FIG. 12 is a flow diagram of a process for writing host data to a SSD utilizing a read-modify-write process, according to an illustrative embodiment of the present invention.

DETAILED DESCRIPTION

The detailed description set forth below in connection with the appended drawings is intended as a description of illustrative embodiments of a system and method for performance of an efficient write, read, and/or garbage collection process in accordance with the present invention, and is not intended to represent the only forms in which the present invention may be implemented or utilized. The description sets forth the features of the present invention in connection with the illustrated embodiments. It is to be understood, however, that the same or equivalent functions and structures may be accomplished by different embodiments that are also intended to be encompassed within the spirit and scope of the present invention. As denoted elsewhere herein, like element numbers are intended to indicate like elements or features.

The present invention relates to a controller of a solid state drive with improved read, write, and garbage collection capability, and a method of operating the same. A fast release buffer (FRB) in the controller manages the internal data buffer of the SSD and reduces (e.g., minimizes) the involvement of the controller processor in a read, write, or garbage collection operation and frees up the controller processor to perform other operations, thus improving the overall performance of the SSD.

According to an embodiment, the FRB organizes host data into codewords during write operations, and receives the codewords from the non-volatile memory (e.g., Flash memory) and organizes the data in compliance with the host data format during a read operation. In an embodiment, the translation from host to memory format (e.g., Flash format) is executed by hardware, consequently, minimizing involvement by the controller processor. Further, in an embodiment, the FRB compensates for possible slow write speeds of the memory devices of the non-volatile memory and improves (e.g., maximizes) the memory write performance by interleaving the host data to utilize many (e.g., all) memory devices in the non-volatile memory.

FIG. 1 is a block diagram of a system 100, which includes a host 110 (e.g., a server host) in communication with a storage node (e.g., SSD) 120 for performing host commands, according to an embodiment of the present invention.

In some embodiments, the host 110 and the SSD 120 may be implemented in a cloud-based computing environment. The host 110 and the SSD 120 may communicate using any storage buses as well as PCIe with any protocol that runs on it. In other embodiments, an SSD 120 may be connected to, and controlled by, a host central processing unit (CPU), which need not be a server CPU but may be a CPU in an application not configured as a server. Thus a server CPU may be an example of a host processor.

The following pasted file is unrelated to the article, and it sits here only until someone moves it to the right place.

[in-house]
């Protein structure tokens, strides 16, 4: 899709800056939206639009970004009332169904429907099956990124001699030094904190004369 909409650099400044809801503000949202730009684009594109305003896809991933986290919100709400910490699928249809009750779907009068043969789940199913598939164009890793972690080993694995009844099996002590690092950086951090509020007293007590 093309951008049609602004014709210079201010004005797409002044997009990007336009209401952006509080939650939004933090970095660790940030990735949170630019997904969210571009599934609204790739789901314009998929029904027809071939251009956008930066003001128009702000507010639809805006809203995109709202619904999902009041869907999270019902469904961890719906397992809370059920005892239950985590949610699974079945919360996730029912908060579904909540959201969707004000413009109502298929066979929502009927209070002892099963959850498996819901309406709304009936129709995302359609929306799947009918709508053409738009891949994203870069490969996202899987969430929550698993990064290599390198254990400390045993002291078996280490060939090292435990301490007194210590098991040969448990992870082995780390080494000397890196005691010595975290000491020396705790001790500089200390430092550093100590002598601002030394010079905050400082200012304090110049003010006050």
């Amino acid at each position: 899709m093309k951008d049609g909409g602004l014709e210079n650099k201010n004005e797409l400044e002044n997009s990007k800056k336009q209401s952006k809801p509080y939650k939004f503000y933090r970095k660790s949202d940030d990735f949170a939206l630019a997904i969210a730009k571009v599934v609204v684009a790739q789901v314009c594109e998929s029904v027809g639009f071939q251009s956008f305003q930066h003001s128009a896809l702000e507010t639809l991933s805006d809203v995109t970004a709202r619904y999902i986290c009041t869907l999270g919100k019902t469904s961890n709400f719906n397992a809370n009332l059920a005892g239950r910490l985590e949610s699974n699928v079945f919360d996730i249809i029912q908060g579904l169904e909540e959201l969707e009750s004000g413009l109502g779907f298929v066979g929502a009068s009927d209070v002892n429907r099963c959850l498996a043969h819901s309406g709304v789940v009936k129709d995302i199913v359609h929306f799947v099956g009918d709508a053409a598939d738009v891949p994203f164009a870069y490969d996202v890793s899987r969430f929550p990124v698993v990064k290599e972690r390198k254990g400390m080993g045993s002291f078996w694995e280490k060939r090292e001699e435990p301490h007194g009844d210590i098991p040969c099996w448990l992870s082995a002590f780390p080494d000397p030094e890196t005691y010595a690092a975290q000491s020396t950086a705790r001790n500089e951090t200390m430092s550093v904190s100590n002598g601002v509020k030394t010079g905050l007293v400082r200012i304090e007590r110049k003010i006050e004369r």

As used herein, the phrase “in communication with” refers to direct communication with, or in indirect communication with, via one or more components named or unnamed herein. The host 110 and the SSD 120 can be in communication with each other via a wired or wireless connection. For example, in an embodiment, the SSD 120 may include a connector having pins (or a socket) to mate with a corresponding socket (or pins) on the host 110 to establish an electrical and physical connection. In another embodiment, the SSD 120 can include a wireless transceiver to place the host 110 and the SSD 120 in wireless communication with each other. The host 110 and the SSD 120 may be separately housed from each other, or contained in the same housing. The host 110 and the SSD 120 may include additional components, which are not shown in FIG. 1 to simplify the drawing.

The host 110 includes a processing device, such as a CPU, which performs operations on the data. The data may be written to the SSD 120 or may be read from the SSD 120, processed by the CPU, and the processed data may be sent to the source of a request. The host 110 operates based on logical addresses of the data, and may be unaware of the physical locations (e.g., also referred to as NAND flash physical addresses) of the data stored on the SSD 120.

According to an embodiment of the present invention, the SSD 120 may include a controller 130, a volatile memory (e.g., dynamic random access memory (DRAM)) 140, and a non-volatile memory (e.g., flash memory) 150 including one or more memory devices (e.g., flash dies or NAND flash chips) 152. The controller 130 facilitates the transfer of data to and from the SSD 120 and includes a flash translation layer (FTL), which may be a software layer acting as a translation layer between the sector-based file system of the host 110 and the flash memory devices 152 of the SSD 120. The FTL, which may be implemented in software and/or hardware, provides the operating system and the file system on the host side access to the flash memory devices 152 and ensuring that they behave (or appear) as one block storage device. In so doing, the FTL hides the complexity of flash by providing a logical block interface to the flash device by mapping the host's logical addresses to the flash memory's (e.g., NAND flash memory's) physical addresses in the logical to physical (LtoP) table. The LtoP table may be stored in the volatile memory 140 and the data to and/or from the host 110 may be stored in the non-volatile memory 150. In an example, the LtoP table may also be stored in the non-volatile memory 150.